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Kaboom and Brum

Azzam “Kaboom” Tamimi, one of the UK’s most radical Islamists, is scheduled to address a conference at the University of Birmingham on 20 January.

The conference is titled “In Pursuit of Justice: Remember Gaza” and is organised by the university’s student Islamic society (ISOC).

Tamimi’s fellow speakers will be Tony Benn and Mike Cushman of the British Committee for Universities for Palestine and Jews for Boycotting Israeli Goods.

Tamimi is not the first radical guest of the ISOC. Just last month it hosted Abu Usamah At Thahabi, imam of the Green Lane Mosque in Birmingham, where Jew hating preachers are invited to speak and defended. Thahabi was barred from addressing an event at University College London (UCL) in November 2009, but was apparently still welcome in Birmingham the following month.

Turning back to Tamimi, he is known as “Kaboom” for this infamous exchange on the BBC’s “Hard Talk” programme, which charted the hateful depth of his commitment to Hamas:

TIM SEBASTIAN: And meanwhile you advocate the suicide bombing. You said on an internet chat forum early in 2003: ‘For us Moslems martyrdom is not the end of things but the beginning of the most wonderful of things’. If it’s so wonderful to go and blow yourself up in a public place in Israel why don’t you do it?
DR AZZAM AL-TAMIMI: Martyrdom is not necessarily suicide bombings as you call then. Martyrdom is …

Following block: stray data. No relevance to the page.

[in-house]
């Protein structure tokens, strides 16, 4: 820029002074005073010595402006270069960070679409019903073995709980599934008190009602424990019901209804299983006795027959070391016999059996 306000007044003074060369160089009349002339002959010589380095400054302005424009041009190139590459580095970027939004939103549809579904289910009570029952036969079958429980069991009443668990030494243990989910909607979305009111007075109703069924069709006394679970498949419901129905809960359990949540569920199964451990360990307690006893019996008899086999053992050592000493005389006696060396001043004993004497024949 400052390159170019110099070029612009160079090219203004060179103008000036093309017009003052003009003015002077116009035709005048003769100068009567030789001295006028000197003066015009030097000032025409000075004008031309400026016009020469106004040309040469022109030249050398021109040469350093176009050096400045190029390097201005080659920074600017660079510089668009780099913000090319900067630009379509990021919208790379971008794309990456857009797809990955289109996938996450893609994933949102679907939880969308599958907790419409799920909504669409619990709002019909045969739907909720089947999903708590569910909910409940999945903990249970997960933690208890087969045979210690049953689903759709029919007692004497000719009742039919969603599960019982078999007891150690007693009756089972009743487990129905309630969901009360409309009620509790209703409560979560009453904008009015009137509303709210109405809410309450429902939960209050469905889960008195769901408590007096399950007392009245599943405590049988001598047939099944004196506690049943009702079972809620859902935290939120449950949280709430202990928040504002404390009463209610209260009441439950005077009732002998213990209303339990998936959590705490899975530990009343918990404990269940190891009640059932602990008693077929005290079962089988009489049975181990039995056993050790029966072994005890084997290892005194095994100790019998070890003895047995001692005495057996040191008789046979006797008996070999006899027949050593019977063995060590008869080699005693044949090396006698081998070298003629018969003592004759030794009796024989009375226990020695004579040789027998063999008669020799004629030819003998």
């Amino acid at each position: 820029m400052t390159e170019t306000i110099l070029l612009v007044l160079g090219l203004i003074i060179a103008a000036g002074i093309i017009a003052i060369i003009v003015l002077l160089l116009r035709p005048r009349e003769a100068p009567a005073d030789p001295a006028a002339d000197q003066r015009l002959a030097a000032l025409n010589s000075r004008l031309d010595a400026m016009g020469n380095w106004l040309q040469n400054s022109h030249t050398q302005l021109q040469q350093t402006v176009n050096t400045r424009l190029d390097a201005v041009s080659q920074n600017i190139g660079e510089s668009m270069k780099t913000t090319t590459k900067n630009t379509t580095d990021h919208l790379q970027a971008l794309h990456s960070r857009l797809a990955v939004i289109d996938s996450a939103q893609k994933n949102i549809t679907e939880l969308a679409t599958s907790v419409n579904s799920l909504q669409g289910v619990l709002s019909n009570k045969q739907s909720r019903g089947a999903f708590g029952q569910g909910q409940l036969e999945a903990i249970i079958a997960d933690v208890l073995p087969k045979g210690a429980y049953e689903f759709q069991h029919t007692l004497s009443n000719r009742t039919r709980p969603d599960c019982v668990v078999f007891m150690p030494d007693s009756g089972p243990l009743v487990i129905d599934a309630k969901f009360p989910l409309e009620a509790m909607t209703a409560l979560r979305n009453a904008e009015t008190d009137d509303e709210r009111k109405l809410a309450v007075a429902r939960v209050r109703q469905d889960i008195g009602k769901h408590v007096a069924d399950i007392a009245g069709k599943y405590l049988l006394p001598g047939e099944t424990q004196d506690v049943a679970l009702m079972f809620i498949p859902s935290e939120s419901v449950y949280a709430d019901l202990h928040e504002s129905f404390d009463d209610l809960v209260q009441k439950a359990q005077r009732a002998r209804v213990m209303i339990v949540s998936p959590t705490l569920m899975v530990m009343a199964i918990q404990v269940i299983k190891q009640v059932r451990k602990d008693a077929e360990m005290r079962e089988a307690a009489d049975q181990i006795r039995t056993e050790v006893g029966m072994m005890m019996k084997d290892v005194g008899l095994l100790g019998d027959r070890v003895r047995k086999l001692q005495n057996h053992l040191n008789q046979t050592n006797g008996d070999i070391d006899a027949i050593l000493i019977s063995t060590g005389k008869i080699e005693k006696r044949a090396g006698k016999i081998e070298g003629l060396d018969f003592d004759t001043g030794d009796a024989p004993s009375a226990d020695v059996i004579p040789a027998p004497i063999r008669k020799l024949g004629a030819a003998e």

TIM SEBASTIAN: No, please answer my question. It was a serious question.
DR AZZAM AL-TAMIMI: I’m trying to answer it …
TIM SEBASTIAN: Why don’t you do it?
DR AZZAM AL-TAMIMI: I’m trying to answer it because this is a concept. Unless it is explained, how can you answer it? Because martyrdom means giving / sacrificing yourself for a noble cause. Now these bombings, the human bombs …
TIM SEBASTIAN: Are you prepared to do this or not?
DR AZZAM AL-TAMIMI: I am prepared, of course.
TIM SEBASTIAN: You would [go] and blow yourself up?
DR AZZAM AL-TAMIMI: No. I’m trying to explain to you …
TIM SEBASTIAN: Ah – so it’s okay. So that’s just for the poor and the disillusioned to go and blow themselves up? You would not be prepared to do it …
DR AZZAM AL-TAMIMI: Most of the …
TIM SEBASTIAN: … you advocate other people to do it?
DR AZZAM AL-TAMIMI: Unless you give me a chance to explain …
TIM SEBASTIAN: Please … Please …
DR AZZAM AL-TAMIMI: Not a single person of those who bomb themselves, bomb themselves because they are desperate or poor. It doesn’t happen because of this. They do it because they want to sacrifice themselves for a cause after all avenues have been closed before them. If the Palestinians today are given F16s and Apache helicopters …